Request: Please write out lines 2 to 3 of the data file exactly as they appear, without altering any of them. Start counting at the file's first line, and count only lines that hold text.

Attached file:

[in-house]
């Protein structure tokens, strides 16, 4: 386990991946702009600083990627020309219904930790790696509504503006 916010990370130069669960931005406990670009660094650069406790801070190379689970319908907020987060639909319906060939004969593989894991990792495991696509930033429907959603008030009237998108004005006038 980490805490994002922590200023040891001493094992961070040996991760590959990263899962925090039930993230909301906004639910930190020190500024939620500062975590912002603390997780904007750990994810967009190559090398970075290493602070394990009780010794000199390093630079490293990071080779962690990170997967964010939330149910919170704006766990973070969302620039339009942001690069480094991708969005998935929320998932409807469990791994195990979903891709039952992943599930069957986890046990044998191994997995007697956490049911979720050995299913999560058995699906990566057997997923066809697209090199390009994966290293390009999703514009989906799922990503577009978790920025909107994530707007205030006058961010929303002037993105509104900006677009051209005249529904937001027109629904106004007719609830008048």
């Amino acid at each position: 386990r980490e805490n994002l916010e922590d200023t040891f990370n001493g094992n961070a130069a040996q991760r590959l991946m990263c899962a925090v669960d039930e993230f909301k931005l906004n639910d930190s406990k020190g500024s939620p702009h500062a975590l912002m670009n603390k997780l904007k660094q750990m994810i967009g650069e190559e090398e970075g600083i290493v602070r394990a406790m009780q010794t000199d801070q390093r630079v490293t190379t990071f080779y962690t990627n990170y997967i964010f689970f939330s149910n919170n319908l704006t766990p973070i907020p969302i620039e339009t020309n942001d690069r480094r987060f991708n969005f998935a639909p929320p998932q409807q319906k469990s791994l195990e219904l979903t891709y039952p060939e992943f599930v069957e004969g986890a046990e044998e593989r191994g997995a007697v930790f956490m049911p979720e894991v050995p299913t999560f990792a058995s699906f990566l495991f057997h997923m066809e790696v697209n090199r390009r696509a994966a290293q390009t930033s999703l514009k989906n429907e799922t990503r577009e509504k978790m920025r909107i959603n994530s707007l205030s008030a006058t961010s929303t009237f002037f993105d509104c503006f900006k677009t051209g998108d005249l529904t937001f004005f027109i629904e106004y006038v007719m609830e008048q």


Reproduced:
């Protein structure tokens, strides 16, 4: 386990991946702009600083990627020309219904930790790696509504503006 916010990370130069669960931005406990670009660094650069406790801070190379689970319908907020987060639909319906060939004969593989894991990792495991696509930033429907959603008030009237998108004005006038 980490805490994002922590200023040891001493094992961070040996991760590959990263899962925090039930993230909301906004639910930190020190500024939620500062975590912002603390997780904007750990994810967009190559090398970075290493602070394990009780010794000199390093630079490293990071080779962690990170997967964010939330149910919170704006766990973070969302620039339009942001690069480094991708969005998935929320998932409807469990791994195990979903891709039952992943599930069957986890046990044998191994997995007697956490049911979720050995299913999560058995699906990566057997997923066809697209090199390009994966290293390009999703514009989906799922990503577009978790920025909107994530707007205030006058961010929303002037993105509104900006677009051209005249529904937001027109629904106004007719609830008048």
């Amino acid at each position: 386990r980490e805490n994002l916010e922590d200023t040891f990370n001493g094992n961070a130069a040996q991760r590959l991946m990263c899962a925090v669960d039930e993230f909301k931005l906004n639910d930190s406990k020190g500024s939620p702009h500062a975590l912002m670009n603390k997780l904007k660094q750990m994810i967009g650069e190559e090398e970075g600083i290493v602070r394990a406790m009780q010794t000199d801070q390093r630079v490293t190379t990071f080779y962690t990627n990170y997967i964010f689970f939330s149910n919170n319908l704006t766990p973070i907020p969302i620039e339009t020309n942001d690069r480094r987060f991708n969005f998935a639909p929320p998932q409807q319906k469990s791994l195990e219904l979903t891709y039952p060939e992943f599930v069957e004969g986890a046990e044998e593989r191994g997995a007697v930790f956490m049911p979720e894991v050995p299913t999560f990792a058995s699906f990566l495991f057997h997923m066809e790696v697209n090199r390009r696509a994966a290293q390009t930033s999703l514009k989906n429907e799922t990503r577009e509504k978790m920025r909107i959603n994530s707007l205030s008030a006058t961010s929303t009237f002037f993105d509104c503006f900006k677009t051209g998108d005249l529904t937001f004005f027109i629904e106004y006038v007719m609830e008048q």